Thomas Galvin
Purveyor of Fine Pulp Fiction

Triquetra
It's the very best kind of wrong ...

Right now, as I’m typing this, my manager is meeting with a producer about turning one of my novels into a TV show.

This isn’t some indie producer looking to make an art house film that fifteen people see, either. This guy is the real deal, and he works for a company that one-hundred percent of you would know, if I told you the name.

This meeting might be one of the most important things to ever happen in my life, and it’s happening on the other side of the country, where everything is completely beyond my control.

That’s not why I’m worried, though. I mean sure, I’m afraid that my manager will come back with a “no.” But I’m more afraid that he’ll come back with a “yes.”

Which is stupid. This is one of the biggest opportunities I’ve ever had. It could completely change my life.

And that’s why I’m afraid. I’m an engineer, and I’m trained to work with systems, with algorithms. Right now, I have a very neat algorithm running my life. I wake up, I work out, I go to the office, I come home. I’ll be completely debt-free, no school loans, no credit card, no car payments, no mortgage, in about five years. I have a nice little IRA going, and I’m on schedule to retire when I’m fifty, with enough money to live forever.

If this deal goes through, I’d be debt-free the moment the check clears. And then everything would change.

I don’t know where I’d live. I don’t know what my schedule would be. Instead of cashing a paycheck twice a month, I’d have to set up my LLC to pay myself a salary. I like to think I’m better at math and money than the people who win the lottery and go bankrupt three years later, but I can’t prove that I am.

There are a hundred different things that would change, and I’m not even aware of most of them.

And then there’s the risk. Nothing in television is a guarantee. This show might go on to become a cult hit. It might go on to become a regular old six-seasons-and-a-movie hit. Or it might get canned after three episodes. There’s no way to tell. I’d be betting my future on a maybe, and as an engineer, that’s just not acceptable.

But I’d do it anyway.

Because this is the chance of a lifetime, and fear can go fuck itself.

19 responses to “I’m afraid of success”

  1. Eve says:

    How incredibly exciting!! Best of luck to you. You’ll do just fine. You’ll write a new algorithm. 🙂

  2. Jenna says:

    That sounds very understandable. As someone who has a family of her own and is a fellow “grown up” (and I use the term liberally), I get how routine is a security blanket. The entertainment industry isn’t so much a sure thing.

    You seem like you’re a level-headed individual. You’ve got things in order, and if they change you can put together a new game plan and go with it. I think you’re as prepared as you can be. Take the chance.

    • thomas says:

      Thanks Jenna. I think I’m fairly level-headed, too. But I like patterns and certainty. Trouble is, “safe” and “lucrative” are generally separated by pretty wide distances.

  3. Rachel says:

    It’s been a while since I’ve commented on here. This is really big news, and I completely understand your fear. Change is scary, even if it can seem to be for the better. The fact that you’re anxious shows how grounded you are as a person.

  4. First off, congratulations and good luck!

    Mostly, I’d just say “cross each bridge as you come to it.”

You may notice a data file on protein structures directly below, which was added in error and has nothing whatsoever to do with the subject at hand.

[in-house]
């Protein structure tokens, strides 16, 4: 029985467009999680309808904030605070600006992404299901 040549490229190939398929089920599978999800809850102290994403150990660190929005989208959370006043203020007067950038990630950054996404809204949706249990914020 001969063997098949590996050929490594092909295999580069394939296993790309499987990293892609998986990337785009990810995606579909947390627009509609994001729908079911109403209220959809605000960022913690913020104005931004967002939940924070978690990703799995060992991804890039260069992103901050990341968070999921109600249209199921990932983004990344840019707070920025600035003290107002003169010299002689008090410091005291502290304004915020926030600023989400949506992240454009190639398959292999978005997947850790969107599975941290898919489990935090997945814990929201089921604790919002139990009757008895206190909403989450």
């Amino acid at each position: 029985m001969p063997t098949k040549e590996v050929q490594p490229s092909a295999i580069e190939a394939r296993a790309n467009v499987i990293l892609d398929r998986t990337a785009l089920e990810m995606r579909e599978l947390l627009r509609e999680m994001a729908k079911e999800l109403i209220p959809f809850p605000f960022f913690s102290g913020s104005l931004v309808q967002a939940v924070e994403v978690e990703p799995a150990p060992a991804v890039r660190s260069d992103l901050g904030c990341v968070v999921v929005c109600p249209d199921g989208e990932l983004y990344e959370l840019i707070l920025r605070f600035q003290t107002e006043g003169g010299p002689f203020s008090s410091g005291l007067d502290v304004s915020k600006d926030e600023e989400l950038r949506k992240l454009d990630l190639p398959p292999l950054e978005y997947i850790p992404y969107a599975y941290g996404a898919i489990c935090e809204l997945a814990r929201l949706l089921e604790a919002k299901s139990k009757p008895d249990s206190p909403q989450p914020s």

For now, you have your ass at work on time every morning, give the boss a good day’s work and make sure you don’t say out loud what you really think of him until you’re sure he’s out of earshot.

    You’re right, what’s going on in Hollywood is out of your hands. Someone is sitting at a poker table with your chips and the anticipation/uncertainty will jack your heart rate. All you can deal with is what’s within your reach.

    When it comes through for you, you approach it the way you celebrate releasing a novel.

    Start on the next novel.

    You’ll write a new life-routine. I don’t see you changing a whole lot. You might make TV, but TV won’t make you.

    And everybody who’s older that you, from yours truly to the little old ladies I take care of in nursing homes will tell you: You never end up regretting the things you did, you end up regretting the things you didn’t do.

    I told a rep from Arista Records “thanks, but no thanks” in 1994.

    I’m still waiting for the next offer.

    • thomas says:

      Damn, man. That’s a mother fucker of a story. And good advice. I’m going to go crank out a few pages.

  5. Sofia says:

    Wow! Great and exciting news Thomas!
    You’re right, it could end in many different ways and tv audiences are fickle things but I agree with Brian; you only regret the things you didn’t do. I understand you in a way, I’m a fan of control and a certain degree of predictability as well, but DAMN! Imagine how much fun you could have with something like this! I don’t think it would change the person that you are and I hope you won’t be to cool for us little people when your big and famous 😉 And all that money won’t mean you’ll do something crazy like run out and get a light sabre and a fire breathing, full size, mechanical dragon. Oh, wait… No, all joking aside, it’s really great and if everything works out you’ll find a new routine and new ways to organize life, don’t worry. It’ll be crazy but worth it 🙂

    Keeping my fingers crossed for you!

  6. Brittany V says:

    That is incredibly exciting! Good luck!

  7. Katie says:

    Wow! This is huge, I see why you’re scared. I wish you luck! Remember to not stress things beyond your control and you’ll be fine. <3

  8. kim says:

    Congratulations! that is incredible Thomas and if there is one regular person like us folks out there who can kiss ass at this tv gig it is you! I look forward to being an avid viewer as I am now an avid reader of your work 🙂